A bubble? We just need more homes
Are we in another housing bubble? The current state of Ireland's housing system is well known: plagued by a chronic and growing shortage, especially in Dublin, both sale and rental prices increase quarter on quarter. Since the third quarter of 2012, sale prices in the capital have increased in all but three quarters. In the rental market, they have increased in every single quarter.
The fact that both sale and rental prices have now been rising longer than they were falling has led some to argue that we are in another housing bubble. Among the most prominent of those arguing that another bubble is coming is economist and author David McWilliams.
On the face of it, one would have to be brave to bet against him. McWilliams argued a housing bubble was coming down the tracks as early as the late 1990s. Some write this off as "a stopped clock is right twice a day". However, watching on YouTube his debate with Austin Hughes in October 2003, it is not the prediction of a crash that is arresting, rather how eerily accurate the mechanisms and fallout.
A couple of weeks ago, McWilliams argued that he believes there is another bubble building 'very rapidly' and that a crash will happen in 'the coming years'. Outlining his case, he made two main points. The first is that you don't need credit to have a housing bubble. The second concerns the price of a home relative to incomes. McWilliams, and others, believe it is simply not sustainable for three-bed semis in Dublin to cost €450,000 when an average wage is one tenth of this.
There are two minor quibbles with this latter point. The first is that almost nobody buys a property on their own any more. The average new mortgage has gone from having 1.3 incomes in the 1990s to 1.7 incomes now. So the proper income in McWilliams's example would be the average household income of roughly €75,000, not a single earner.
Also, while appealing, the average property price is not the correct one to use in this case. First-time buyers don't buy the average property. They typically buy newly-built homes at the edge of the city, in other words far cheaper than the overall average. So instead of €450,000 to €45,000, the real comparison is probably more likely €325,000 to €75,000.
Still, that means that the house price is 4.3 times income, well above the typical level regarded as affordable, which is three times income. But it is important to distinguish between what is healthy and what is sustainable. It is not healthy to have high housing prices in major cities, compared to people's incomes. But cities around the world have been living with this for close to 50 years in some cases.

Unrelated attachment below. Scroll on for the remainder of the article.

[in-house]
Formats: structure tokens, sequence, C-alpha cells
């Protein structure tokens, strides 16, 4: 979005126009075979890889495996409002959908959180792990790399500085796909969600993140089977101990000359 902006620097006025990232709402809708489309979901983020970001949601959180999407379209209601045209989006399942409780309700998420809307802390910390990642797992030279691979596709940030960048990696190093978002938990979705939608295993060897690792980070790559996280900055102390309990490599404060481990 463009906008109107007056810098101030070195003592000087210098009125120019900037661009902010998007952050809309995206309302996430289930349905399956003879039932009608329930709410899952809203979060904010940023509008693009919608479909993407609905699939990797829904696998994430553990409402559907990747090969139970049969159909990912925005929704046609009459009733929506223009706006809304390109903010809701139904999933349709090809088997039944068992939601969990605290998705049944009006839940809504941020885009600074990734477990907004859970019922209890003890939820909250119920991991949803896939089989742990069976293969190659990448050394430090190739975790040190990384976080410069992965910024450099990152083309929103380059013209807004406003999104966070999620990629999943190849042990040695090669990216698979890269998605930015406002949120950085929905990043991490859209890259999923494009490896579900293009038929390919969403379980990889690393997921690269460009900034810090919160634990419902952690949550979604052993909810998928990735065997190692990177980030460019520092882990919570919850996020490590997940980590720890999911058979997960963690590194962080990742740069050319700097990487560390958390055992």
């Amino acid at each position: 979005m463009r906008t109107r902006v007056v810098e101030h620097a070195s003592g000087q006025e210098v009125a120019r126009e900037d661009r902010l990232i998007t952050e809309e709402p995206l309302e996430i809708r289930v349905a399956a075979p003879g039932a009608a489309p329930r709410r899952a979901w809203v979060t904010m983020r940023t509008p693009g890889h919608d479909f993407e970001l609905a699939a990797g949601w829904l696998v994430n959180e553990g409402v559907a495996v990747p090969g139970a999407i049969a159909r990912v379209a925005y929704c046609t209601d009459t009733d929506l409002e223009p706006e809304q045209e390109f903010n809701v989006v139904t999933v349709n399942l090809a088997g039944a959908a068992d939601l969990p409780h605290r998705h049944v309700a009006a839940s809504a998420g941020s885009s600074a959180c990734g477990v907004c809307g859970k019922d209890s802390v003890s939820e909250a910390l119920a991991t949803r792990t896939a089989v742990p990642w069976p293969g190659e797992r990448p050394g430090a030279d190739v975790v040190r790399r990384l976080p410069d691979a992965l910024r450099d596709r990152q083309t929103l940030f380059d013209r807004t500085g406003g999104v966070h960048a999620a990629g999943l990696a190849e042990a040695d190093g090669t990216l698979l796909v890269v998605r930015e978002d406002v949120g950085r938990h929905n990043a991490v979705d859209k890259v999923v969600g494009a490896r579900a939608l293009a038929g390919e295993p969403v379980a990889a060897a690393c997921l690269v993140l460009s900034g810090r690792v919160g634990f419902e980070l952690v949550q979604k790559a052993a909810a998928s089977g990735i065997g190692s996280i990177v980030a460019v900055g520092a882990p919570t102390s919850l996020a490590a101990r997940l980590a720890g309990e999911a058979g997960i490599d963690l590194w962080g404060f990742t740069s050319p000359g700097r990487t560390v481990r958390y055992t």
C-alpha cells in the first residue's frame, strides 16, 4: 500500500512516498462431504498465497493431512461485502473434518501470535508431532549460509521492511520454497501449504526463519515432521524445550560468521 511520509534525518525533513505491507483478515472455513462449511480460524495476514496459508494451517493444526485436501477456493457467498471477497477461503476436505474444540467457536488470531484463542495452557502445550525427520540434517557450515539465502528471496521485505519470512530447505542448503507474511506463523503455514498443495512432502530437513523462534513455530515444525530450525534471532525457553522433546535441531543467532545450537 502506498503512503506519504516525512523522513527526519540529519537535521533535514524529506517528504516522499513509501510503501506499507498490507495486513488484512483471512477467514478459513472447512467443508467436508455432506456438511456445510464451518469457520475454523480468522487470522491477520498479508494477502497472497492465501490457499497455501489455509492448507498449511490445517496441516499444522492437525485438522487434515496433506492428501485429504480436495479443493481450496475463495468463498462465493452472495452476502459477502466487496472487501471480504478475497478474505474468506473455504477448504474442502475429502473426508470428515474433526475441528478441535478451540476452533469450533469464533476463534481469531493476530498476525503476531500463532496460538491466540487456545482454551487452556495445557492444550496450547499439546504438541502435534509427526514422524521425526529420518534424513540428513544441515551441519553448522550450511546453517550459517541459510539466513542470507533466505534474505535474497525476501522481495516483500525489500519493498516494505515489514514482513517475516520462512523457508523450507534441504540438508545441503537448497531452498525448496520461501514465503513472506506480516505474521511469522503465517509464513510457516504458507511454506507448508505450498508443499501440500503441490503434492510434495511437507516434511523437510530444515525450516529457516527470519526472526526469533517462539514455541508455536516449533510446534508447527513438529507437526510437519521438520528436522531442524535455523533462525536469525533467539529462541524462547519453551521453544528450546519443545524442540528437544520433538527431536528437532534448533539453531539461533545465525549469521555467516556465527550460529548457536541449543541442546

In Ireland, the 'Dublin premium' is just 30 years old. Up until that point, the average price in the capital was the same as the rest of the country. It probably had a bedroom less and a much smaller garden but the price was effectively the same.
But this point works both ways. This is a phenomenon that has been building up for 30 years. It stems from restrictions on land use - the hidden costs of planning and zoning - that prevent supply from meeting demand. Other cities have had supply shortages for 50 years, so it is not obvious to me that expensive housing per se is enough to cause a collapse.
McWilliams's other point is that you don't need credit for a housing bubble. This is presumably to pre-empt someone like me arguing that the new Central Bank mortgage rules effectively rule out the type of lending that caused the 2000s bubble and subsequent crash.
The godfather of studying bubbles, Charles Kindleberger, argued that a rush of capital (ie, money) was a necessary ingredient. Capital comes in two forms: credit or equity, borrowing or using up savings to buy.
There have been many examples where people have cashed in their savings to buy at unsustainable prices. It is argued that the dot.com bubble is the best recent example. What makes McWilliams's argument trickier to carry over to housing is that real estate is typically very highly leveraged in the first place - there's lots of debt associated with property.
A savings-fuelled housing bubble is a much rarer phenomenon. Nonetheless, Australia, New Zealand and Canada have found themselves worrying about this problem as their housing markets bear the brunt of Chinese savers' desire for external assets. But it's not just about ownership. The key thing about a bubble is the ratio of sale to rental prices.
In markets like Auckland, Sydney and Vancouver, foreign purchasers of property left their dwellings empty, effectively taking them out of the market. But if something should trigger a departure for these buyers, a flood of new homes would come on to the market.
Earlier, I mentioned that both sale and rental prices have been increasing. Indeed, since 2012, rental prices have actually increased by more, in percentage terms, than sale prices. Rental prices are up by three quarters in Dublin and by half outside Dublin from their lowest point. Sale prices are up by 60pc in the capital and 47pc elsewhere.
The single best barometer of a housing bubble remains the ratio of sale to rental prices. It is generally thought of as safe to pay 20-25 times the annual rent to buy a home. This is the same as a home giving you a return of 4pc to 5pc a year. Those buying four-bedroom homes in West Dublin currently are spending 23 times the rent on average, right in the safe zone.
In the Celtic Tiger bubble, people were prepared to pay 40-50 times, in some cases up to 100 times, the annual rent. That key difference tells me that we should not be fighting the last war when it comes to housing. We have a shortage of housing and that gets tackled one way only: more homes.
Ronan Lyons is assistant professor of economics at Trinity College Dublin and author of the Daft.ie reports.